What is an Accredited Investor?
An accredited investor is an individual (or a business entity) who invests in certain securities. Those securities may not be registered with the Securities and Exchange Commission (SEC). Therefore, they are usually not available to the general public. Accredited investors have this opportunity, mainly because accredited investors are sophisticated individuals.
Accredited investors have a high net worth, have a sizeable income, and understand the risks in those securities, and are able to sustain the loss. Thus, because of those characteristics, accredited investors do not necessarily need the protections from the SEC. Accredited investors can receive high returns on their investments. However, the risk is high.
To become an accredited investor, you just need to satisfy at least one requirement (see below). But, overall, accredited investors include individuals with high net worth, banks, brokers, and insurance companies. Whether you qualify as an accredited investor or not, a financial advisor can help you manage your investments and meet your financial goals.
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Understanding Accredited Investors?
An accredited investor is an investor (individual or entity) who is eligible to invest in many early stage companies, hedge funds, etc. Some of the companies that an accredited investor may invest in include venture capitals, angel investments, real estate investment funds, private equity funds, hedge funds, specialty investment funds, etc.
These companies may not be regulated and therefore are exempt from the regulations that protect regular investors from the risks involved. So, an accredited investor is allowed to invest in these unregulated securities, because they are sophisticated, have money, and know how to handle the risks involved.
Thus, the definition of an accredited investor is someone who has a high annual income, has a high net worth, or is a knowledgeable employee of certain investment funds.
Accredited Investor Requirements
The SEC imposes the requirements to become an accredited investor. To become an accredited investor, you just need to satisfy one of the requirements below. In terms of an individual,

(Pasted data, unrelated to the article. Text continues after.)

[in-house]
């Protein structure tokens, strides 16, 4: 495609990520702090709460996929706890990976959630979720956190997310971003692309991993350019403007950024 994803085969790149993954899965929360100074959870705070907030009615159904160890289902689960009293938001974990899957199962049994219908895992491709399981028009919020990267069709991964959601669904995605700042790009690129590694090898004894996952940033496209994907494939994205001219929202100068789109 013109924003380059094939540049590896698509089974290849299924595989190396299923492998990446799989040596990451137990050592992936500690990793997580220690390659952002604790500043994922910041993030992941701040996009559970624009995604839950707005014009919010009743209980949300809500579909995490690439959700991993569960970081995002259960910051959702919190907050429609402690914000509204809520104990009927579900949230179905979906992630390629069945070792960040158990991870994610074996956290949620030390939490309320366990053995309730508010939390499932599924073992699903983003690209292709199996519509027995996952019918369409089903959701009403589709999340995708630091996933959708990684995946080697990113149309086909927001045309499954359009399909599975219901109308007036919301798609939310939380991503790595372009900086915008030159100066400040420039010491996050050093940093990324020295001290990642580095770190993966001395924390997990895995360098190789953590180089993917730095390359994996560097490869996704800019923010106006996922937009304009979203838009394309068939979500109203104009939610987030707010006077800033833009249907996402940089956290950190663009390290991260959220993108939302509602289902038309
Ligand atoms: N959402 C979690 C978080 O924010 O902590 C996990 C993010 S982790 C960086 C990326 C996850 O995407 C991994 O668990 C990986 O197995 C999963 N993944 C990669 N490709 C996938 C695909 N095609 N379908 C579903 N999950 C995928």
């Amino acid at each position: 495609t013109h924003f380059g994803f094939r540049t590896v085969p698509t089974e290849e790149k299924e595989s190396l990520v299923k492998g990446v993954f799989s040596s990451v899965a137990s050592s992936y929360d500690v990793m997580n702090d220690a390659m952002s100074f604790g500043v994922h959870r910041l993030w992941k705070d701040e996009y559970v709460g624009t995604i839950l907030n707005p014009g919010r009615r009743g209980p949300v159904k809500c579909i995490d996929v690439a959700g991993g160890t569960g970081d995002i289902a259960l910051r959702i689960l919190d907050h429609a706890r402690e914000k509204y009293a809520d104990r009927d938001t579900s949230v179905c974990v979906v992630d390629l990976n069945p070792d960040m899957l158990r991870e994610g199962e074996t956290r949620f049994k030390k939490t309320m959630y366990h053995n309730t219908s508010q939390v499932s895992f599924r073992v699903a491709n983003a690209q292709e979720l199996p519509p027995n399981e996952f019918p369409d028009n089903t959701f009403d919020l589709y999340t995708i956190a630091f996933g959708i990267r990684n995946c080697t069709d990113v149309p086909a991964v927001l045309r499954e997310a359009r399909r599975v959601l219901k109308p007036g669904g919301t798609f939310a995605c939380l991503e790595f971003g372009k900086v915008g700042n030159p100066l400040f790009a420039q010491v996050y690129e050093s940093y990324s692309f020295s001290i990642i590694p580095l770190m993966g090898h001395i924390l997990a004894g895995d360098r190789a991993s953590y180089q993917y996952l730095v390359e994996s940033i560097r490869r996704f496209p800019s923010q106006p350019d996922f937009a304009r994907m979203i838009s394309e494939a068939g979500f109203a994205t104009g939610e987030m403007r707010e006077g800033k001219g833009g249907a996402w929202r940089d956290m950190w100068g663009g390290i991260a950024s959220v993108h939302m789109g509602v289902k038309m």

- Your annual earned income must exceed $200,000 in each of the prior two years and you should expect to earn the same for the current year. If you have a spouse, then your combined income should be $300,000 (also remember that you must meet the income requirements based on the same method for all three years, i.e., single or joint), Or
- You have a net worth exceeding $1 million, either alone or together with a spouse, excluding primary residence, Or
- You are an accredited investor if you are a general partner, executive officer, or director for the company that is issuing the unregistered securities.
In terms of an entity, it can qualify as an accredited investor if it is:
- an entity owns investments in excess of $5 million;
- Entities with assets in excess of $5 million: corporations, partnerships, LLCs, trusts, 501(c)(3) organizations, employee benefit plans, “family office” and any “family client” of that office;
- Entities where all equity owners are accredited investors;
- Investment advisers (SEC- or state-registered or exempt reporting advisers) and SEC-registered broker-dealers;
- A bank, savings and loan association, insurance company, registered investment company, business development company, or small business investment company or rural business investment company.
How to Become an Accredited Investor?
You don’t need to have a license or certification from the SEC to prove that you are in fact an accredited investor. It is up to the companies selling you the investments to take steps to verify your qualifications. They will likely need your bank and investment statements, your tax returns, W-2s to show your current net worth (excluding your primary place of residence). If you want to explore the options available to you as an accredited investor, reach out to a financial advisor to start a conversation.
Why Is It Important to Become an Accredited Investor?
As an accredited investor, you have the chance to invest in countless investment opportunities that are not available to the regular investors. Regular investors invest in publicly traded stock, bond, mutual fund or publicly traded real estate investment trust, or REIT. While, they can be risky too, the SEC provides protection. Whereas, with accredited investors, they are investing in potentially riskier investments, but the rewards are very high.
One thing you should note too is that management fees for these investments, especially hedge funds, can be very high. Typically, fund managers earn 20% of the funds return. That can eat away any potential gains you can make.
Regardless of your net worth, it’s important to always do your own due diligence. As with any investments, you can lose some or all of your money. Can you afford to lose all of your money? Can you stomach the risks? These are some questions you should ask yourself.
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